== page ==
In the previous post I described some various ways in which tough women inevitably have traumatic pasts, but so what? I mean, sure, that’s strange and all, but there are lots of tropes out there in the pop culture world. True…but not all of them indicate a key issue that still plagues the world of entertainment and beyond. Inequality.
It takes a special kind of woman to be as tough as the men and in pop culture it takes one with a traumatic past. Something that’s hardened her enough to hang with the guys, do a “man’s” job, and perform those tasks most often considered masculine in nature. The trauma itself is not always the same – domestic violence, sexual abuse and rape, the death of a parent at a very early age – but the results are. Someone tough and determined enough to live and succeed in a male-dominated world, but never without some terribly painful past that underlines she’s still the “softer” sex.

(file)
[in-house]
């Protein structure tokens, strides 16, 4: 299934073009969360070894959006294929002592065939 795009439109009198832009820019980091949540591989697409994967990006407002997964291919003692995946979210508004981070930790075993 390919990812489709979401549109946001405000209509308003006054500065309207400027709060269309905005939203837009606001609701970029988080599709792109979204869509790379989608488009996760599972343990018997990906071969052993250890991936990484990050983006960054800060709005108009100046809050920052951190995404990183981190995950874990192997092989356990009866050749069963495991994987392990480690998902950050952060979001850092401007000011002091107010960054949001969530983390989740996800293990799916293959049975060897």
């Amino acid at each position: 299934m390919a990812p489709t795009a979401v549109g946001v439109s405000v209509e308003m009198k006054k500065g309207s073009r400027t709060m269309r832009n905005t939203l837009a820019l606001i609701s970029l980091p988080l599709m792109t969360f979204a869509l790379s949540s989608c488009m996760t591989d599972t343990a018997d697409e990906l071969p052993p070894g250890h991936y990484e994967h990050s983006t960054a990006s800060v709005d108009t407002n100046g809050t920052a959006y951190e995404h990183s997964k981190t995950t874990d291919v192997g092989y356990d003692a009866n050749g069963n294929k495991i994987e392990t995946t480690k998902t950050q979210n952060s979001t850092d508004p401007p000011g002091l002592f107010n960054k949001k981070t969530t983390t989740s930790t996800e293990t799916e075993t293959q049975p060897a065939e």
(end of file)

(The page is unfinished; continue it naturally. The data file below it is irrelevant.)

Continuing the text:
Certain characters achieve a level of venom from audiences that can be surprising. Even when they aren’t the main antagonist, trying to take over the world, or even all that villainous, people loathe them…but why? Why is it that certain characters garner more hatred than others? Is it that they aren’t as clever, physically attractive, or entertaining as their more tolerated counterparts? …Sometimes, but not always. Usually there is a deeper reason behind the audience’s intense dislike. It would seem that those characters on TV, film, and in comics who really get our blood boiling are those we’ve met – in one way or another – in real life before.
In a previous post I discussed how a psychopath like the Joker can fly under the radar by playing crazy. I also mentioned that that isn’t the only way a psychopath can go unnoticed by the rest of society; they can also play subdued. This is how most function without notice, by appearing and behaving like the average, everyday, person. They have jobs, families, friends, and show the appropriate emotions at the appropriate times. Admittedly there are still moments they slip into their more cold, calculating, and ruthless nature, but those times are often dismissed as a single event (even when it’s a repeated one) or a quirk. …This seems to be what House of Cards’ main female protagonist – or will that be antagonist now? – Claire Underwood is able to do.